Zucchini is one of those plants that tend to overrun you with the harvest. One minute, it looks as if you might not have a harvest at all and you’re agonizing over having to purchase zucchini at the farmer’s market. The next minute, you find zucchinis everywhere, hiding under leaves. Each day, there is a new one, and pretty soon, you’re dropping them off on your neighbor’s doorstep because you have so many!
Sound familiar? It happens to me each year. My kids and husband only enjoy zucchini bread and muffins so many times. I can only make zucchini so many ways before they start to beg for it to end. So, the solution is finding ways to preserve zucchini.
You can preserve your zucchini harvest in a few methods – freezing, canning, dehydrating, and fermenting. Let’s take a look at those methods and how you can preserve your harvest in 1 day!
Batch Steps – The Key to Large-Scale Preserving
When you are faced with a dozen or more zucchini, the thought of preserving everything at one time can be daunting. I have one key for you – batch steps, and this key makes a huge difference.
I learned about “batching” a few months ago, and I’ve found several ways to apply it in my life. Preserving happens to be one of those ways. Essentially, when you batch, you focus on one general task at a time. In this case, we are going to break down the steps into general tasks that are the same for each project and do it all at one time.
Cutting the zucchini is the most tedious task that you need to complete, especially if you have a large number of zucchinis. Here is what I do.
1. Plan How You Will Preserve
This step will be individual. You may not have a dehydrator, or you may hate pickles. But, you need to know all of the ways you want to preserve the zucchini.
2. Pick the Recipes
I try to pick recipes with similar or the same ingredients. I love zucchini bread and butter pickles, and I make relish with the same pickle recipe. The only decision is how I slice the zucchini. Pinterest gives me the most inspiration.
3. Figure Out the Slices
This year, I preserved my zucchini in several ways. I froze shredded zucchini for bread and muffins. Then, I dehydrated zucchini chips. We pickled zucchini slices and relish, canned zucchini salsa, and fermented zucchini spears. It sounds like a lot, but there are three types of cuts – grated, slices, and spears. Take a look at how much you need for each recipe or plan to determine how much you need to cut of each type. For example, I need 10 cups of zucchini slices for each batch of pickles.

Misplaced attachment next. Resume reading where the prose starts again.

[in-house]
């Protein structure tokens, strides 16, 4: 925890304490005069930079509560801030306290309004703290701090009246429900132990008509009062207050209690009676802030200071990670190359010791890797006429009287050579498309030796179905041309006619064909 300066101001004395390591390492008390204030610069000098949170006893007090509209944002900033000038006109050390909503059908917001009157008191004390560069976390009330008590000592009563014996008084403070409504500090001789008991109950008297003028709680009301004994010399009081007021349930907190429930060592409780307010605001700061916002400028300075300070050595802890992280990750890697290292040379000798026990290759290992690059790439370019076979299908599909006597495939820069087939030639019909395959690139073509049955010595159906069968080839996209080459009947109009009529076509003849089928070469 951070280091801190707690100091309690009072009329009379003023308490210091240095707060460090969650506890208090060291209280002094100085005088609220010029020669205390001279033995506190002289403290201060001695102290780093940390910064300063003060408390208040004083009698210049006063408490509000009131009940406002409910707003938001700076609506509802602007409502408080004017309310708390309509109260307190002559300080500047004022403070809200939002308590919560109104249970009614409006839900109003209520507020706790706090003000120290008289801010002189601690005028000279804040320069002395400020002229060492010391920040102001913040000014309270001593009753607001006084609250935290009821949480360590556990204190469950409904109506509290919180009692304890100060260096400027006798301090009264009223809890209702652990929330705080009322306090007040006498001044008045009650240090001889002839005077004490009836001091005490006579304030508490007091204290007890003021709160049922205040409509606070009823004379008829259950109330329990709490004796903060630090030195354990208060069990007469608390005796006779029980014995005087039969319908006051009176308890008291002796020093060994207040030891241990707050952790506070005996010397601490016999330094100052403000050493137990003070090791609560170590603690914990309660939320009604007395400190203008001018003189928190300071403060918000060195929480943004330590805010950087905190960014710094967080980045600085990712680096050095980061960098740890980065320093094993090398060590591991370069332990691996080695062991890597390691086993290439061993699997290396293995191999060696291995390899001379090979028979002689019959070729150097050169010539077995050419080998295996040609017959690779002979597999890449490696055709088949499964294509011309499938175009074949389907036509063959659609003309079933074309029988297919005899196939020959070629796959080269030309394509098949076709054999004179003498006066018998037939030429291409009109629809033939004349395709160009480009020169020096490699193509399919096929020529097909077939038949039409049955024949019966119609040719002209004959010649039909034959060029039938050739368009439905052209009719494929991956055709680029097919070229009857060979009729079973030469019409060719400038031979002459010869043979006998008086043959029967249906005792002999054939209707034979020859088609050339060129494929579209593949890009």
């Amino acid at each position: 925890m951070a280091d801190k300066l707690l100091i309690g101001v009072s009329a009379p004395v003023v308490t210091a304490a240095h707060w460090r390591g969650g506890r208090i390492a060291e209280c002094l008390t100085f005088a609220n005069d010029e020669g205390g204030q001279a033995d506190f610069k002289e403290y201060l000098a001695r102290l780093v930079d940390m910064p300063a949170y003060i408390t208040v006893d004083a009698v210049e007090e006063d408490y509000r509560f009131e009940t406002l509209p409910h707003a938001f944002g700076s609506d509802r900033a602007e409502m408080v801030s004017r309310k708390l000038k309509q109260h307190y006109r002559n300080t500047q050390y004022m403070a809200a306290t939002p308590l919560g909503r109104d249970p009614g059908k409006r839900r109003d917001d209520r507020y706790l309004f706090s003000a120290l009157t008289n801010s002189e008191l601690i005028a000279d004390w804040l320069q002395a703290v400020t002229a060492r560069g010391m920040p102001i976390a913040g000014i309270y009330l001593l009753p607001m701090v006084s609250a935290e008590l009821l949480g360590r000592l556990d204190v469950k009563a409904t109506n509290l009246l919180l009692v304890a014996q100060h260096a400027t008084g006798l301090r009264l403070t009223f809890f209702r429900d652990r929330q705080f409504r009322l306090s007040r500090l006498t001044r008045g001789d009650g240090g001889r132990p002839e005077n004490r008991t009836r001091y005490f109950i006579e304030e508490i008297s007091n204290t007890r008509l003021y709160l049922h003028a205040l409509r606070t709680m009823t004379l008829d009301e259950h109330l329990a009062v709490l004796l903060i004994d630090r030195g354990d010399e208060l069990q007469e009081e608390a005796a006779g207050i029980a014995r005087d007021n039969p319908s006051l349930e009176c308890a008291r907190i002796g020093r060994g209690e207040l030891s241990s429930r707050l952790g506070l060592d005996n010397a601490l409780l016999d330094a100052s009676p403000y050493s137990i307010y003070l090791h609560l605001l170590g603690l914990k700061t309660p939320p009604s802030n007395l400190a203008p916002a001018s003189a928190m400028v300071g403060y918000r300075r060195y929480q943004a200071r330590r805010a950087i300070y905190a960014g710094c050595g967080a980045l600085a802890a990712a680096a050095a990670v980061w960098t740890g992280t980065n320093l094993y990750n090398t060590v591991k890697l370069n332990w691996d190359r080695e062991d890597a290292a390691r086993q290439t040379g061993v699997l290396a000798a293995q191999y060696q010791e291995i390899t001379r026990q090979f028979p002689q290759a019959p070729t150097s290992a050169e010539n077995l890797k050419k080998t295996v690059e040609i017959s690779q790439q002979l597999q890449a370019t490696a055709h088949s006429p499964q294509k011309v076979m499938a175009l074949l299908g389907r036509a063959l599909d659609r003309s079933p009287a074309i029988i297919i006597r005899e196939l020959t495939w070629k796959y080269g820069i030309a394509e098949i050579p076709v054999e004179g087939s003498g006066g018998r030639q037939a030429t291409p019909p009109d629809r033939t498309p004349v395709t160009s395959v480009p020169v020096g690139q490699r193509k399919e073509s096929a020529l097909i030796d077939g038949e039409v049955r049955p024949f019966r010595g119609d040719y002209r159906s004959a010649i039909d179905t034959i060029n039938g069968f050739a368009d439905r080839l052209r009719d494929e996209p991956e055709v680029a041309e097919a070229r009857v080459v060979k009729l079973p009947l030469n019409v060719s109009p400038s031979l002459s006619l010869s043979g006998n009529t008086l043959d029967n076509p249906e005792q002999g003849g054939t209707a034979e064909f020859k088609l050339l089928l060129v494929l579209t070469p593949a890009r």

4. Start Cutting
Now that you know how you want to cut your zucchini, it’s time to get started. I clear off my kitchen table, turn on a few homesteading podcasts, and get going! It’s the longest process, but I use it as a time to listen to audiobooks or learn new things.
5. Start Dehydrating First
After slicing, I always start dehydrating first. Why? It’s the longest process (aside from fermenting) that will require me to pay attention. So, I seasoned some of the slices for chips and placed in the dehydrator. You can dehydrate in your oven as well by setting the temperature low, around 170 degrees F.
6. Fermenting Should Be Second
Fermenting is so easy; that’s why I love it so much. Aside from releasing air occasionally and taste testing, it’s fairly hands-off. You can ferment however you want. Some people like to ferment shredded zucchini, but that wasn’t my plan. I already had the spears ready, so I washed the jars, placed in the spears, poured in the brine, and closed the jars. The second method is done!
7. Put Away in the Freezer
I like to freeze shredded zucchini in one to two cup portions. You can also freeze in cubes.
To freeze shredded zucchini, cut the ends off and either run through a food processor or use a grater. Put the shredded zucchini into a muslin fabric or towel, and squeeze. You want to remove the excess water! Then, use a measuring cup to store in the portions you desire in Ziploc bags.
To freeze in cubes, it’s a good idea to blanch because it deactivates the enzymes that turn it discolored or mushy. So, blanch for a minute, and lay in a single layer on a baking sheet. Flash freeze the cubed zucchini, and then put into a large Ziploc bag for soups and casseroles later.
How you plan to freeze your zucchini is your decision. This year, we chose not to use cubes, but if you do,
8. Start Canning Recipes
It’s important to note that the National Center for Home Food Preservation (NCHFP) doesn’t recommend canning zucchini.Squashes are a low-acid vegetable that requires pressure canning. However, the length of canning time required to kill the bacteria is unknown. Cubed zucchini will turn mushy and shrink in size if pressure canned.
So, the best way to safely can your zucchini is to pickle them or add them to your salsa! When I make zucchini pickles and relish, I use the same recipe for both. I love bread and butter pickles!
I start off with two stockpots, and I make sure to get my water boiling in the water bath canner. It’s time to heat up the kitchen! I place the slices of zucchini in one stockpot and the shredded in another. If I am making zucchini salsa, I may have a third pot going as well!
I add the necessary ingredients. Both require many of the same things such as sugar, vinegar, mustard seeds, turmeric, and celery seeds. Once all of the ingredients are in the pots and start to cook, I take this time to prepare the jars for filling.
After cooking down, I fill the jars of both pickles and relish. Then, I can them. It may take a few batches, but this time is used to clean up the mess I created in the kitchen and perhaps put a loaf of zucchini bread in the oven. Soon, the countertop has rows of sparkling jars cooling down.
Does preserving your zucchini harvest in 1 day sound daunting? It truly isn’t when I use the batch method and focus on the tasks ahead. I spent six hours one day and filled an entire shelf in my pantry with jars of pickles and dehydrated zucchini chips.